by ANNA ALLEN
It wasn’t until I was 20 that I truly began to understand what it was I was being controlled by. It wasn’t until then that I realized these thoughts were not mine, that they were instead the result of a disorder.
It took nineteen grueling years to accept a disorder that has set up home in my mind from the day I was born, and it wasn’t until I was fifteen that I was officially diagnosed with Obsessive Compulsive Disorder.
But I wasn’t convinced. No. I wasn’t tidy, my room was a hot mess of clutter and I washed my hands probably less often that I should have. This could, in no way, be OCD.
Intrusive, repetitive thoughts followed by nights of dry heaving was never shown on those Dateline specials where they follow people with OCD who counted their toothpicks or arranged their carpet tassels.
Clearly my doctors were off their rockers.
It wasn’t until after the doctors got me to a point where I wasn’t convinced I was the person I saw on the news who had been the culprit of a hit-and-run (in a city had never even been, mind you), that I was able to sit down at the library and read about OCD.
I flipped through each page furiously, not minding the fact I was crinkling them as I went, which, in my mind, proved yet another reason I didn’t have OCD, and came upon a chapter labeled “Purely Obsessional OCD (POCD).”
This chapter had my name written all over it. At first I was relieved, and then I was mad. Mad that Barbara Walters had never even addressed the fact that this kind of OCD was real. And then I was even more pissed that I didn’t have the hand washing compulsions, because then, at least, people could see what was going on in my mind, instead of seeing me act normal, while my mind was full of intrusive, terrifying thoughts.
Then I was able to convince myself that I didn’t have OCD at all. I was just a crazy, evil person with thoughts. They weren’t intrusive, I convinced myself, they were thoughts.
Of course OCD was able to convince me I didn’t have OCD; it was a paradox.
There were, and still are, times I wish I could have an outwardly visible disorder. People then could help me. People understand physical disabilities far more than they do mental illness.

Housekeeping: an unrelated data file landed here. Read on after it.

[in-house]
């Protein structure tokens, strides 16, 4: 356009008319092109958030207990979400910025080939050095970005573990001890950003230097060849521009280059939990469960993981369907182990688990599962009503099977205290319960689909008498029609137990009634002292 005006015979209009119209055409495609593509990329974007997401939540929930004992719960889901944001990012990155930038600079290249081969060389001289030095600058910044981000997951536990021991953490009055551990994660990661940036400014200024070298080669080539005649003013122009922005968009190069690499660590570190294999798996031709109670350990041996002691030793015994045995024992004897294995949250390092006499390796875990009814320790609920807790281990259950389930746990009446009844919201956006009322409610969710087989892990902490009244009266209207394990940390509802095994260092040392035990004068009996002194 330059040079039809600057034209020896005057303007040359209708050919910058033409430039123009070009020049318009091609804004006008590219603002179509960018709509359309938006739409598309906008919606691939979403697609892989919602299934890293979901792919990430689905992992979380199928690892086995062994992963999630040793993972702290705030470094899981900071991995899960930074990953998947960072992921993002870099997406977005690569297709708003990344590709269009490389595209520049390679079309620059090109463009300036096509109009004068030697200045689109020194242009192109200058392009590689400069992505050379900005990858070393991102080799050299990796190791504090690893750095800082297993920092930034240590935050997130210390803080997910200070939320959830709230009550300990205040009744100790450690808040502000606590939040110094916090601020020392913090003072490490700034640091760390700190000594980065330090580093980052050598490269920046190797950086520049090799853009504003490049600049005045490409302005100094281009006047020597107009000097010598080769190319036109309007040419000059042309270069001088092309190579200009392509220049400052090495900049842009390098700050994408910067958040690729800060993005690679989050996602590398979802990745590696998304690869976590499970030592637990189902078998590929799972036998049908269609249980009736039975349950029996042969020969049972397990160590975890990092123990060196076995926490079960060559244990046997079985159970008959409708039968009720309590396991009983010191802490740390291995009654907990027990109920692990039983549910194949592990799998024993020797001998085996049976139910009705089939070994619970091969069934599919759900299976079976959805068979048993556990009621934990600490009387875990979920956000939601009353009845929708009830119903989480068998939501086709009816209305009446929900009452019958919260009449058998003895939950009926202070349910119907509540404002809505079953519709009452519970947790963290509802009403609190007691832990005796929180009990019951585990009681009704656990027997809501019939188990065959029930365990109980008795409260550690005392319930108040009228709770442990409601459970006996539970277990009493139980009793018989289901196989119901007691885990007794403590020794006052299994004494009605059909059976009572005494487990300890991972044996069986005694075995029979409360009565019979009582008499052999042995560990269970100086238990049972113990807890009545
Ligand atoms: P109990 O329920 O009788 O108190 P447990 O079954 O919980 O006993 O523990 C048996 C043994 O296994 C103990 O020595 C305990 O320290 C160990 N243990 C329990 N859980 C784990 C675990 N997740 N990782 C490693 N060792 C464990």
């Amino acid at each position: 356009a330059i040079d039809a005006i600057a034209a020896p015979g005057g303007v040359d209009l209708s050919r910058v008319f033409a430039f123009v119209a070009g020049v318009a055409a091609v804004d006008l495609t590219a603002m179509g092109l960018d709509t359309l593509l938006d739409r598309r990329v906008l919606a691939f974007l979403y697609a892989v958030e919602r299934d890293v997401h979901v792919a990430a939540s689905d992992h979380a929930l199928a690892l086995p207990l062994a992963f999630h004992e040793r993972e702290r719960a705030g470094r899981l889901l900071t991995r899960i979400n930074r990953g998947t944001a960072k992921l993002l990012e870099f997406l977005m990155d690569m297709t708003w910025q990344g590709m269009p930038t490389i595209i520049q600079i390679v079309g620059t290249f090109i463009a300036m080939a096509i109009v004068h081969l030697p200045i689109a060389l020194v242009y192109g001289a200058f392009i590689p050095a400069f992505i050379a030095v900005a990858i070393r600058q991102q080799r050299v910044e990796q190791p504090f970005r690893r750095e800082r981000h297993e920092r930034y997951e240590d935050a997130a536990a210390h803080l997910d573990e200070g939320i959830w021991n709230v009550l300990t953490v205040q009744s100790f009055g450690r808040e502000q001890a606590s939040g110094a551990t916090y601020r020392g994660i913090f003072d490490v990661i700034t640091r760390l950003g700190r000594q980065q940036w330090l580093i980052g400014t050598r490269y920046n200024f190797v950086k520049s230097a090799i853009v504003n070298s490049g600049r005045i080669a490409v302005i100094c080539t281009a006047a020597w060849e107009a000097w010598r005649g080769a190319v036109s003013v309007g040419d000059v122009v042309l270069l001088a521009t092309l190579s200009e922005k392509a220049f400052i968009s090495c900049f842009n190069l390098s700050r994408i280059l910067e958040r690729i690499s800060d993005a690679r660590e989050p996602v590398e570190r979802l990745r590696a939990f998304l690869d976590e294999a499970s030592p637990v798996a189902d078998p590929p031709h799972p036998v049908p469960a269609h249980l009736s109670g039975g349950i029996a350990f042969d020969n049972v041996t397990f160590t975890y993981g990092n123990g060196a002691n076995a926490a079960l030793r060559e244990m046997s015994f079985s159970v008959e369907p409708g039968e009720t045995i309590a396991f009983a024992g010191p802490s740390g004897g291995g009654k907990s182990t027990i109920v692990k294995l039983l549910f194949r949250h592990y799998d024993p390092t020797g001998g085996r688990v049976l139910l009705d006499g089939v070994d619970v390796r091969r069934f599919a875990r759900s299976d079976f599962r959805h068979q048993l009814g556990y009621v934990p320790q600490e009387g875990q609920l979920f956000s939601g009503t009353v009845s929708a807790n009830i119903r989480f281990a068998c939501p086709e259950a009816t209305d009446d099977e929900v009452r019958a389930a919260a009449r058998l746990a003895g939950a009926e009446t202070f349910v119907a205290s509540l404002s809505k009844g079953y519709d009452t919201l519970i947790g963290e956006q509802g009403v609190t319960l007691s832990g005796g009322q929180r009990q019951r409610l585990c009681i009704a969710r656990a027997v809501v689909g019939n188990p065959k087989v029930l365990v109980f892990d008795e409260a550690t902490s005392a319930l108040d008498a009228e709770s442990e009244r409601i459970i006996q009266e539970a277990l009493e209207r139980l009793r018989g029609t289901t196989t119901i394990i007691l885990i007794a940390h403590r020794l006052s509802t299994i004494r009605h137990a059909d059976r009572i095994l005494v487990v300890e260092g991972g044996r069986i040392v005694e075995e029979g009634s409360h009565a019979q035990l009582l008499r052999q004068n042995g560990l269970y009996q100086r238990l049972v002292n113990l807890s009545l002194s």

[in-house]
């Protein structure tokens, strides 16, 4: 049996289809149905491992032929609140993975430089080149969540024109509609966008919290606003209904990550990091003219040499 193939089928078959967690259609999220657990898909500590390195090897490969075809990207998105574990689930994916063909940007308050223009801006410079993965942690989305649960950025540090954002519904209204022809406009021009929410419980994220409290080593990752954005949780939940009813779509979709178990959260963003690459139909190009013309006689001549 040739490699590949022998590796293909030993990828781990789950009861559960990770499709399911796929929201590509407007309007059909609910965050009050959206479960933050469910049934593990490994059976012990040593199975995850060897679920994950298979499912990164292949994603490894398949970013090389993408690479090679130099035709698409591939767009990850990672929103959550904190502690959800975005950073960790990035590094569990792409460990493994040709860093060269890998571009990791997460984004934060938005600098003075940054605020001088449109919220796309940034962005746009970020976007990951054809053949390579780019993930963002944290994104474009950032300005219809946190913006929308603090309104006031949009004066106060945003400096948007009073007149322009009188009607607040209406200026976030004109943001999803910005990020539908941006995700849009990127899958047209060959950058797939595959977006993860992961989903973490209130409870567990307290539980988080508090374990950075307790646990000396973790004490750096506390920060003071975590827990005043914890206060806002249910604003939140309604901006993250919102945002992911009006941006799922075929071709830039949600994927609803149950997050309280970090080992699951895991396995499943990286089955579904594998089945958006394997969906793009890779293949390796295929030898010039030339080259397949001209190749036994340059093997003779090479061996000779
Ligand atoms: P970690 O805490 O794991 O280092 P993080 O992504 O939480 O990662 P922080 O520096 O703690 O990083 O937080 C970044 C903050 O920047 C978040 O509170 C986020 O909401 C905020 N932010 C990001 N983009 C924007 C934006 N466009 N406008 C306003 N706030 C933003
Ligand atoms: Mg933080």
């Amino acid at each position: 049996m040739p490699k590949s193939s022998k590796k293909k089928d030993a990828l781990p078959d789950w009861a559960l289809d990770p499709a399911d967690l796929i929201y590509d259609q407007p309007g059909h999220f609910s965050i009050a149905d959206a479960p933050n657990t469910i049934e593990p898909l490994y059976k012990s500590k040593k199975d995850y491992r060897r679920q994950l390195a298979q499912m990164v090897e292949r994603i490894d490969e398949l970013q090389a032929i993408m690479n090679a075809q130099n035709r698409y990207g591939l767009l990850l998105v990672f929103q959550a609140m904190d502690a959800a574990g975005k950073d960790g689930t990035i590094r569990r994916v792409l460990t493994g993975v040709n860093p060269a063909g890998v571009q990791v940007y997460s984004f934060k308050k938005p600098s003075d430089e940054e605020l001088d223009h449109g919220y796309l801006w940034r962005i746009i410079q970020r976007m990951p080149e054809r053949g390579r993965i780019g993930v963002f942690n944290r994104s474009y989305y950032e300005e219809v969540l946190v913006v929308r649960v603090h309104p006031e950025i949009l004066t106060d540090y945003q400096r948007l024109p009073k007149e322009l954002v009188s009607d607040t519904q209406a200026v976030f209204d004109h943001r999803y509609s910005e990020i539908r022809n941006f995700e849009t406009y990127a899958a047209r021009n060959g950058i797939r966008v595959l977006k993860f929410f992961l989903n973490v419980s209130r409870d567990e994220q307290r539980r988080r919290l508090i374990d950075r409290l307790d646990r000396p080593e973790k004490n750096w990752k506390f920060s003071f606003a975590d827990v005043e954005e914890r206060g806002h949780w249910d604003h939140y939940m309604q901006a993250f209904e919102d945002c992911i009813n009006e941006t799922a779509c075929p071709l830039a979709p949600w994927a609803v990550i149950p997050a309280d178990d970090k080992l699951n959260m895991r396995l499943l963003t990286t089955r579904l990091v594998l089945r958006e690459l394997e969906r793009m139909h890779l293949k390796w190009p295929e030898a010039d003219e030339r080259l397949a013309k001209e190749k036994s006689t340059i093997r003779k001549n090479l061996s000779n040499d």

That’s why now, whenever I hear someone say, “Oh, I’m so OCD today,” or, “I am so OCD, I count every step on the sidewalk,” I want to shake them and scream “You have no idea!” But instead, I revert back into my mind and wrestle with the fact that maybe they do have OCD and I am just weak. So weak that it took years of different medications and therapy to get me to the point where I didn’t think I was responsible for half of the world’s disasters.
But then, after a few days pass and I gain control back of my mind, I realize that these people are ignorant. They don’t understand the disorder and the fact that people who wash their hands compulsively do so in order to calm the thoughts. Thoughts that remain in your head for days and months at a time. People don’t understand.
And people who suffer don’t have the courage to call bullshit on the show “Monk” and call jerks out who say they are being “really OCD” about something. Because instead, those who really suffer are trapped inside their own mind, trying to fight these thoughts.
You can’t be “kinda” OCD. Just like you can’t be “kinda pregnant.” Of course you sometimes have obsessions: “Did I lock the door?” or you count the steps you take from your bathroom to your room. We are creatures of logic and habit. We like order and we like to make sense of things.
And just like you may be sad after seeing a picture of a tragic scene this does not mean you are clinically depressed.
This means you are human. You are experiencing one of the vast emotions we were given as creatures. You are alive.
When you begin to pull chunks of your hair out, because you weren’t able to do your 20 steps to the bathroom from your room to make sure your sister didn’t die in a car accident the next day, that’s when you’re thoughts are no longer reactions, that is when your brain is suffering from a disorder.
And someday, when OCD and POCD are better understood, people will no longer throw around ignorant comments about the two. Instead, there will be a day when people begin to understand the beast that this disorder is, and they will not mock it.
Anna recently graduated from the University of Kansas where she studied journalism and German literature. She’s a smitten aunt, former au pair, aspiring writer, and—when feeling particularly brave—a red lipstick wearer. She blogs here and tweets here.
Have you ever found it hard to accept a medical diagnosis?